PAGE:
This section is from the book "An Introduction To Geology", by William B. Scott. Also available from Amazon: An Introduction to Geology.
With the exception of loose, incoherent masses, such as soil, gravel, sand, etc., all rocks which are accessible to observation, are divided into blocks of greater or less size by systems of cracks and crevices, which are known as joints. These may be easily observed in any stone-quarry, where they are taken advantage of in getting out the stone.
In the igneous rocks all the division planes which separate the blocks are true joints, which vary greatly in their number and manner of intersection and in the consequent shape of the joint-blocks. Fine-grained basalts display a very general tendency to columnar jointing, forming more or less regularly prismatic columns, which are commonly hexagonal. Several modern lavas (see p. 76) display these hexagonal columns, as do the ancient basalts of very many regions. In certain cases, as in the famous Giant's Causeway of Ireland, the columns are divided transversely by concave joints, giving a ball-and-socket arrangement which has a curiously artificial appearance. Although the regular hexagonal columns are most frequent among the fine-grained basalts, they also occur in the coarser rocks of the gabbro family and in other families also. The acid glass of Obsidian Cliff (see Fig. 26) shows columnar jointing, and the phonolite of Mato Tepee in South Dakota is jointed in magnificent columns, and many other examples might be cited.
In many of the granites and other coarse-grained igneous rocks, the joints divide the mass into cubical blocks, or into long, rectangular prisms, or into broad, slab-like plates. In others, again, the blocks are of exceedingly irregular form and size. 2 b 369
Fig. 193. - Platy jointing in diabase; above, spheroidal weathering and transition to soil. Rocky Hill, N. J. (Photograph by Sinclair).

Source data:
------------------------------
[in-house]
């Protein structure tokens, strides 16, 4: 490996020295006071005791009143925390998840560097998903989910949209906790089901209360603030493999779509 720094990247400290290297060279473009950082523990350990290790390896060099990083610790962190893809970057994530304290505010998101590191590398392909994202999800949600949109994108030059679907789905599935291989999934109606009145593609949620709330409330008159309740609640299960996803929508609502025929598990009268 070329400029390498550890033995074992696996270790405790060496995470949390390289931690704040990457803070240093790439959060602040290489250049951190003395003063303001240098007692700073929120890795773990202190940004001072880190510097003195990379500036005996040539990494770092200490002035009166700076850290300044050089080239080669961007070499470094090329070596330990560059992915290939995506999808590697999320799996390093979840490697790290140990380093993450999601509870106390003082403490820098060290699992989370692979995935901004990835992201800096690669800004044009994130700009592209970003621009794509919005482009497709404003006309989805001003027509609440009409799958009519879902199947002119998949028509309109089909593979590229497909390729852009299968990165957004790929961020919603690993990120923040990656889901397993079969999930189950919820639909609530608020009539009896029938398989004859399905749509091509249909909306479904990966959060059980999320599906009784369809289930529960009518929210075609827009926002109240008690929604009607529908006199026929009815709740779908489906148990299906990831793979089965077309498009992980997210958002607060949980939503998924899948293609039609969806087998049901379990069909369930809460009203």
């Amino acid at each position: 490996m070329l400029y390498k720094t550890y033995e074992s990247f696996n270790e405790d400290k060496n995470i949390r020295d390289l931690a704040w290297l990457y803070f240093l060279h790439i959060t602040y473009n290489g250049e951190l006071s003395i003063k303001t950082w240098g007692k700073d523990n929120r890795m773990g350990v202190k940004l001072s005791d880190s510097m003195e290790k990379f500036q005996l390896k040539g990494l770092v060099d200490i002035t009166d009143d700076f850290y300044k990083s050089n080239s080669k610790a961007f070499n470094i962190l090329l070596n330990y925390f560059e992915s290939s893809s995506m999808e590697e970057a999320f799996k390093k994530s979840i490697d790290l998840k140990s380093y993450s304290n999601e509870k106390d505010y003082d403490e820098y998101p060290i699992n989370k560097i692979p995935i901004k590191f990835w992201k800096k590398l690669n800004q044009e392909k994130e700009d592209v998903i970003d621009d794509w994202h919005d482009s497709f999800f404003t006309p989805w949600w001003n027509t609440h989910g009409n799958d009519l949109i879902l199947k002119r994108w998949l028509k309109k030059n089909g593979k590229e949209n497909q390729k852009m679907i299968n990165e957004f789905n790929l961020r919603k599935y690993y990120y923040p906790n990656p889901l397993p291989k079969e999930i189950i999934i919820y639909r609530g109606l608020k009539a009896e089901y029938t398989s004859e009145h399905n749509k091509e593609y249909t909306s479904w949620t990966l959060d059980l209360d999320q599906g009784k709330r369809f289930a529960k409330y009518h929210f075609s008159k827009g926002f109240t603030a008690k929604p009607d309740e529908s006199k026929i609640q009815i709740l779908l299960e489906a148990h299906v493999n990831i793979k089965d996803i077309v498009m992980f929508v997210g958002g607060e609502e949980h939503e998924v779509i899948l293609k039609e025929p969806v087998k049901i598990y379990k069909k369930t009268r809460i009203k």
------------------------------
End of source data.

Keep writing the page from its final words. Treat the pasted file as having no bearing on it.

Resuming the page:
In sedimentary rocks the joints are ordinarily in only two planes, the third being given by the bedding-planes. In homogeneous, heavily bedded sediments, such as limestones and massive sandstones, the joints are apt to form cubical or rectangular-prismatic blocks, making a weathered cliff look like a gigantic wall of regular masonry. Other sedimentary rocks are, as a rule, more irregularly jointed.
Fig. 194. - Regular jointing in gneiss, near Washington. (U. S. G. S).
Fig. 195. - Irregular jointing in gneiss, Little Falls, N.Y. (Photograph by van Ingen).
Fig. 196. - Jointing in shale, Cayuga Lake, N.Y. (U. S. G. S).
Joints are of very different orders of importance: some, the master joints, traverse many strata and remain constant for long distances and considerable depths, while each layer usually has minor joints which are confined to that bed. One set of joints, the strike joints, run more or less parallel to the strike of the beds, while the second set, the dip joints, follow the dip; the former are usually the longer and more conspicuous. Oblique or diagonal joints intersect the other two systems, and many irregular cracks may occur. In general, the more disturbed the rocks have been, the more broken they are.